My eyes aren’t terrible, at least if I’m wearing the corrective lenses that fix my massive myopia. But there are plenty of times when I need to read something that’s too small to make out in the current lighting conditions — a serial number on the back of a device, a restaurant menu in dim lighting, the details on some piece under the car dashboard. I’ve become fond of my for throwing bright light on whatever I’m working on, but I can’t go out in public with LEDs glaring from my forehead, and even then, it doesn’t help with things that are too small to see well.
The deceptively simple solution for such situations is Mahboud Zabetian’s $1.99 iOS app. It performs two basic tasks: magnification and illumination, but when you combine them on an iPhone, you end up with a device that can help anyone whose eyes aren’t what they used to be.
Lumin uses your iOS device’s camera to display a magnified image of whatever you point it at. Most of the time you’ll want to use the higher-resolution rear-facing camera, but you can switch to the front-facing camera (to make sure you don’t have lettuce in your teeth). Lumin’s magnification goes beyond what the Camera app allows, perhaps because Lumin’s goal is just to let you read something, rather than stressing about whether or not it would be a good photo. And if you want to magnify even further, the normal pinch-to-zoom feature of the iPhone works fine.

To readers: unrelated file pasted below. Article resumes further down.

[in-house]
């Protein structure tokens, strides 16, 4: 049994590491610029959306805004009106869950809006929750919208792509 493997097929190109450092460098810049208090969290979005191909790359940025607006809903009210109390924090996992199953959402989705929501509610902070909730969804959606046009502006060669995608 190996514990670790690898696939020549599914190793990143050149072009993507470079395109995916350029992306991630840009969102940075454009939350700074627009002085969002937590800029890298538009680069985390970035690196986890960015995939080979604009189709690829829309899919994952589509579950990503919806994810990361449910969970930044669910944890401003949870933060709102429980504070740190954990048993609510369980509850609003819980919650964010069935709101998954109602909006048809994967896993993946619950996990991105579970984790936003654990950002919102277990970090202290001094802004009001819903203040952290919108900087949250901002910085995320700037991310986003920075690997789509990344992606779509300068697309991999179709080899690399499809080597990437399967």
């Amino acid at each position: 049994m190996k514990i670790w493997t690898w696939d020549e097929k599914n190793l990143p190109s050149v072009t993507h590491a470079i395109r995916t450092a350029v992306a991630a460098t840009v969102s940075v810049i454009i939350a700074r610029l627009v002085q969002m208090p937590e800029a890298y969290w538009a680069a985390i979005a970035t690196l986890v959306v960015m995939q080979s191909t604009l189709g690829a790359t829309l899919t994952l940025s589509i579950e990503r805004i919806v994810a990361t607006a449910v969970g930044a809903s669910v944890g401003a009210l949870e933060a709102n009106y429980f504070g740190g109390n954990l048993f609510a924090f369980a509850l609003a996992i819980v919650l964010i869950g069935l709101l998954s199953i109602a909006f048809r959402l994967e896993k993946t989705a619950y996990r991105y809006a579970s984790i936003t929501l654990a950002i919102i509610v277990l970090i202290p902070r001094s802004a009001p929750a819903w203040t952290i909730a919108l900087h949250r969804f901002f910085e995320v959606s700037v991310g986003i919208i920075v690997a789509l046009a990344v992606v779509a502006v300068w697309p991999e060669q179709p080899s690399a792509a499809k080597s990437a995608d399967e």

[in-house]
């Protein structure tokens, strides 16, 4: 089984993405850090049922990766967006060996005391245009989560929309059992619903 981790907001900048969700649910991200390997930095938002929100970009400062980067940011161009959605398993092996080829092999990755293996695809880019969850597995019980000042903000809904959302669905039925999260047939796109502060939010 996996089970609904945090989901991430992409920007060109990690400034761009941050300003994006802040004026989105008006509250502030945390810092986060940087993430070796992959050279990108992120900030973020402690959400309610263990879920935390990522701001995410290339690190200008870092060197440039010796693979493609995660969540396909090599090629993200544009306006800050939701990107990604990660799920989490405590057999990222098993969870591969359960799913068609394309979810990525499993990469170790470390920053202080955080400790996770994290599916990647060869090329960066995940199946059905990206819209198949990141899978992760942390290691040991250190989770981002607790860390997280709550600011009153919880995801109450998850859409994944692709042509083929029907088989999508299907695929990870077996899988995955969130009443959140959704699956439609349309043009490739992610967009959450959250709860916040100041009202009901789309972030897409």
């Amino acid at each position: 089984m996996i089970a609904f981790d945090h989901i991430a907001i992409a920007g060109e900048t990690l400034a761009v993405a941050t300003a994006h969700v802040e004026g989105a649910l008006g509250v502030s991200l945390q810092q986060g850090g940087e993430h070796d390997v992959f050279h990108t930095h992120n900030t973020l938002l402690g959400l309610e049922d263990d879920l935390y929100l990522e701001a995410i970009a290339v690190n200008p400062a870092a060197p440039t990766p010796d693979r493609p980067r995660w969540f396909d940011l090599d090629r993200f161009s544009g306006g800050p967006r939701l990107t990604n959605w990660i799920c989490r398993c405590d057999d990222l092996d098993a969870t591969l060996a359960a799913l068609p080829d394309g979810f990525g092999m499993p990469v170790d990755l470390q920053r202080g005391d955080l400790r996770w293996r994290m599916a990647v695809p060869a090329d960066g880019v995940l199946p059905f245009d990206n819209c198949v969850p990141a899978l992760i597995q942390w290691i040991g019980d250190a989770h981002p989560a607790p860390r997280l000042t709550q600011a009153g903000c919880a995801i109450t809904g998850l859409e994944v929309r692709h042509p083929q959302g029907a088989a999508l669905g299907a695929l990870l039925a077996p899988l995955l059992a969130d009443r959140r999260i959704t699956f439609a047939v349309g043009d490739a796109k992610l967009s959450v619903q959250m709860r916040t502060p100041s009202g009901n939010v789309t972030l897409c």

If you’re using an iPhone 4 or 4S, a tap on an onscreen button turns the flash into a little LED flashlight, illuminating whatever you’re looking at. There’s nothing new here — Apple is rejecting flashlight apps because there are too many in the App Store already — but being able to shine a constant light on small print in a dark area is way easier than using the flash normally, when it’s on only for the instant the picture is being taken.
In most situations, you’ll use Lumin in real time as a live magnifying glass. But when you want to transcribe a serial number or look at something carefully, a tap on Lumin’s lock button freezes the image. You can even pinch to zoom further, if the magnification level of the frozen image isn’t sufficient. The image sticks around until you tap the lock button again, unless you instead use the share button to save it to the Camera Roll, share it via email, or post it to Twitter. And when you’re saving a picture to the Camera Roll, Lumin gives you the option of saving the magnified image, the original unmagnified photo, or both.
The only problem I had with Lumin is that because of the extreme magnification level in the camera, holding the iPhone steady long enough for Lumin to focus sometimes proved tricky. You won’t want to use it for reading a bunch of stock prices from the newspaper, for instance, unless you could make a little stand that would hold it steady at the right distance from the page. Having to tap the on-screen lock button was also difficult in some situations; it would be great if Lumin could freeze the image when the volume up button was pressed, as the Camera app can do in iOS 5.
You’d be hard pressed to find a normal illuminated magnifying glass for less than $5 (most I found were in the $20-and-up range), much less one that can take photos and is always in your pocket or purse. So if you find yourself wishing small things weren’t so hard to see, give Lumin a try.